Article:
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Car insurance compulsory and voluntary excess explained

Everyone knows about car insurance excess. Most people know that you can change it to lower your car insurance costs.

But not everyone knows what it’s for and the difference between voluntary and compulsory excesses. Here we clear things up a little with our guide to this important bit of car insurance jargon.

Person driving their car

 

What is car insurance excess?

Your car insurance excess is a fixed amount that you have to fork out if you make a claim.

So, if your excess is £250 and you make a claim for £1,000, your car insurance provider might keep the first £250. That leaves you with the remaining £750.

Your excess is made up of a compulsory excess and a voluntary excess.

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What does voluntary excess mean?

A voluntary excess is an amount you’re willing to pay towards the cost of a claim. The main reason you might agree to do this is because it’s likely to reduce the cost of your car insurance.

When you get a car insurance quote, it’s worth looking at how changing the voluntary excess affects your price. Then, choose an amount that you’re comfortable with.

But remember that, if you make a claim, you might have to pay both the voluntary and compulsory excess. This means it’s important not to set an amount that you would struggle to pay.

 

What does compulsory excess mean?

Your compulsory excess is set by your insurance company - this is set in stone and there’s no opportunity to change it.

If you’re a young or inexperienced driver, don’t be surprised if your compulsory excess is higher than someone who's older or has been driving for a while.

This is because new and young drivers fall into a higher-risk category, so there’s usually an extra excess added. This should be clearly noted on your policy, though.

You might also have an additional excess to pay if you drive a luxury or high-performance car.

 

What’s the difference between voluntary and compulsory excess?

The compulsory excess is a fixed amount that you must pay towards the cost of a car insurance claim. A voluntary excess, on the hand, is an amount you agree to pay on top of this to reduce the overall cost of your insurance.

When you take out your policy, your insurance company should make it clear exactly how much excess you need to pay in the event of a claim.

 

Can I change my voluntary excess?

Absolutely - it’s an amount you agree with the insurance company.

During the quote process you should be able to experiment with different voluntary excess amounts and see what impact it has. 

 

Should I increase my voluntary excess?

Increasing your voluntary insurance reduces the cost of your car insurance quote, but increases the cost of making a claim. This means you need to strike a balance. 

One way of looking at voluntary excess is that you’re putting a bet on how likely you are to not make a claim*. The higher your excess, the higher the bet.

Consider yourself to be a careful driver with a low chance of being involved in an accident? You might be more confident in taking on this risk and could use it as a way of cutting your insurance costs.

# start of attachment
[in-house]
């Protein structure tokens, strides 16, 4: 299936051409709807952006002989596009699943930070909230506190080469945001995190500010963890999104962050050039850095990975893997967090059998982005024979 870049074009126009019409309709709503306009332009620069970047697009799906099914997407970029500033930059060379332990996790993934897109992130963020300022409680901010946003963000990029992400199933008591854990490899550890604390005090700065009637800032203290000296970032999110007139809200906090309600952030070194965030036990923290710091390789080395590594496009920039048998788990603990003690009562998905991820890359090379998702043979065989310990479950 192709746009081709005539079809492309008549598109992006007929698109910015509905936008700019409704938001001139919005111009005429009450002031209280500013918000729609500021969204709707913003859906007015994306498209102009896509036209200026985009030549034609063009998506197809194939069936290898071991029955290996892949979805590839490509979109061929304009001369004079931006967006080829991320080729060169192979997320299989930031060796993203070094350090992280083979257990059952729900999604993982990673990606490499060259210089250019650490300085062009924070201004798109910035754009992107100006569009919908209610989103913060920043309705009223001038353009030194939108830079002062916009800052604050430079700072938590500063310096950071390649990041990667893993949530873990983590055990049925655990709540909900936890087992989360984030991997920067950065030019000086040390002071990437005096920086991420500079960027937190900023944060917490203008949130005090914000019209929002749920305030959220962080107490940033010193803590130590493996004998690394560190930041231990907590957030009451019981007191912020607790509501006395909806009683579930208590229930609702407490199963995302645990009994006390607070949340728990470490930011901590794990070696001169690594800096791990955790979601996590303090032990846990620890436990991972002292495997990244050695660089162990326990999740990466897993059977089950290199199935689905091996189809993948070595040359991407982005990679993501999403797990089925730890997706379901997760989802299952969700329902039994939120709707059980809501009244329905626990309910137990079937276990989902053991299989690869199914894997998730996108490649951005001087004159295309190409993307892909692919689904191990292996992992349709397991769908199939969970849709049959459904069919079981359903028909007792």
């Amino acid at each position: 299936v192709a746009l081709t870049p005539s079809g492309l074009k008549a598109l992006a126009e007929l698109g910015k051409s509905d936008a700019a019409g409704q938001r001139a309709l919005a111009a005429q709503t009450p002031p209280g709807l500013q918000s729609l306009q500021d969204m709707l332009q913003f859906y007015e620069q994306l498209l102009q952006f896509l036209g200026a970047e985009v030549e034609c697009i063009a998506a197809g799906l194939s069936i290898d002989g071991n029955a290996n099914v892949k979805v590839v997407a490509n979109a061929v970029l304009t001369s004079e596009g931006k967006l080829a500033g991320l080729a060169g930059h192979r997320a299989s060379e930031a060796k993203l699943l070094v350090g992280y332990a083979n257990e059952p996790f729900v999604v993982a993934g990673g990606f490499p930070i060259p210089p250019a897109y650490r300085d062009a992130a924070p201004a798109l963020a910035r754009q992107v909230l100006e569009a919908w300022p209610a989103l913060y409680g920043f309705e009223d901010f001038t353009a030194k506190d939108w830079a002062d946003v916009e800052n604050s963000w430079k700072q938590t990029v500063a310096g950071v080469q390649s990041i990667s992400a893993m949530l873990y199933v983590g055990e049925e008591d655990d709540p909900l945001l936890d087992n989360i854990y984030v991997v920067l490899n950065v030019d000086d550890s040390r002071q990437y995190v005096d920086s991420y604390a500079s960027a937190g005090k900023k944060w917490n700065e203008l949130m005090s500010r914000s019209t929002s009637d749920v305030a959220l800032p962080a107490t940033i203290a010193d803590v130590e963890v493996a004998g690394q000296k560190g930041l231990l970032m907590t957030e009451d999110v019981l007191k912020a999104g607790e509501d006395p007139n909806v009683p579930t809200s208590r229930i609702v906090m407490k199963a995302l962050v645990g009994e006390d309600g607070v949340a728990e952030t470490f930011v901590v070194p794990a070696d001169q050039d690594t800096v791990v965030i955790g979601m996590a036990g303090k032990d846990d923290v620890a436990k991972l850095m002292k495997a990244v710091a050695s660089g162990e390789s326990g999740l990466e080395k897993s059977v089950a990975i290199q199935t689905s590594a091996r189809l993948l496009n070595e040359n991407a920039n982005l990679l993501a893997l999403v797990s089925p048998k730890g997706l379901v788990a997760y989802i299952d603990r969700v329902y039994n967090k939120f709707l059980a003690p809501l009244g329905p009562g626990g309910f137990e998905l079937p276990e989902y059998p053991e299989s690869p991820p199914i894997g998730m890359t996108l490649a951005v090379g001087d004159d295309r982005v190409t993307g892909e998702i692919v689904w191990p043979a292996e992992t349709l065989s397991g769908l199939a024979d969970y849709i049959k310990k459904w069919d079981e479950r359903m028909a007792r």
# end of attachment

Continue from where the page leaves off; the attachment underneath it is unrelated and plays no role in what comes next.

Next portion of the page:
If you do increase your voluntary excess, it’s important to remember that it may reduce your likelihood of claiming and mean you foot more repair bills yourself.

Say you have a compulsory excess of £250 and a voluntary excess of £500. That means any claim would have to be worth more than £750 to make it worthwhile.

 

When do you pay excess on car insurance?

You pay your compulsory and voluntary car insurance excess when you make your car insurance claim

If you’re only involved in a minor accident, you might find that your total excess is more than the cost of repairing the car.

This is even more likely if you’ve chosen to increase your voluntary excess.

In these cases you have to decide if it’s worth claiming on your insurance at all. Remember that you should let your insurer know about any accident you have, even if you don’t claim. 

 

Will I have to pay the excess if the incident wasn’t my fault?

If you make a claim that is deemed to be someone else’s fault, your insurer might decide to pay your claim in full and waive your excess.

This isn't set in stone though, so check the T&Cs of your policy to find out if your insurer does this. 

 

I don’t want to change my excess, how else can I lower my insurance?

If you decide that you’d rather not risk taking on a higher excess, there are other ways to lower your car insurance costs:

  • Improve your car security. The harder your car is to steal, the less of a risk it is.

  • Be accurate with your mileage. Overestimating how much you drive could make you pay over the odds.

  • Always shop around. Letting your car insurance auto-renew could cost you a pretty penny.

  • Update your policy. No longer commute to work in the car? Let your insurer know and it could save you some cash.

 

How is excess insurance different to voluntary and compulsory excess?

Just to add to the confusion is motor excess insurance. This isn’t an excess, but a standalone insurance policy that covers the cost of any excess that you may need to pay on a car insurance claim. 

They’re often popular among new drivers who often have large compulsory excesses on their car insurance.

 

* This is purely for illustrative purposes. Insurance doesn’t work like that in real life - it’s much more complicated and involves a lot of spreadsheets.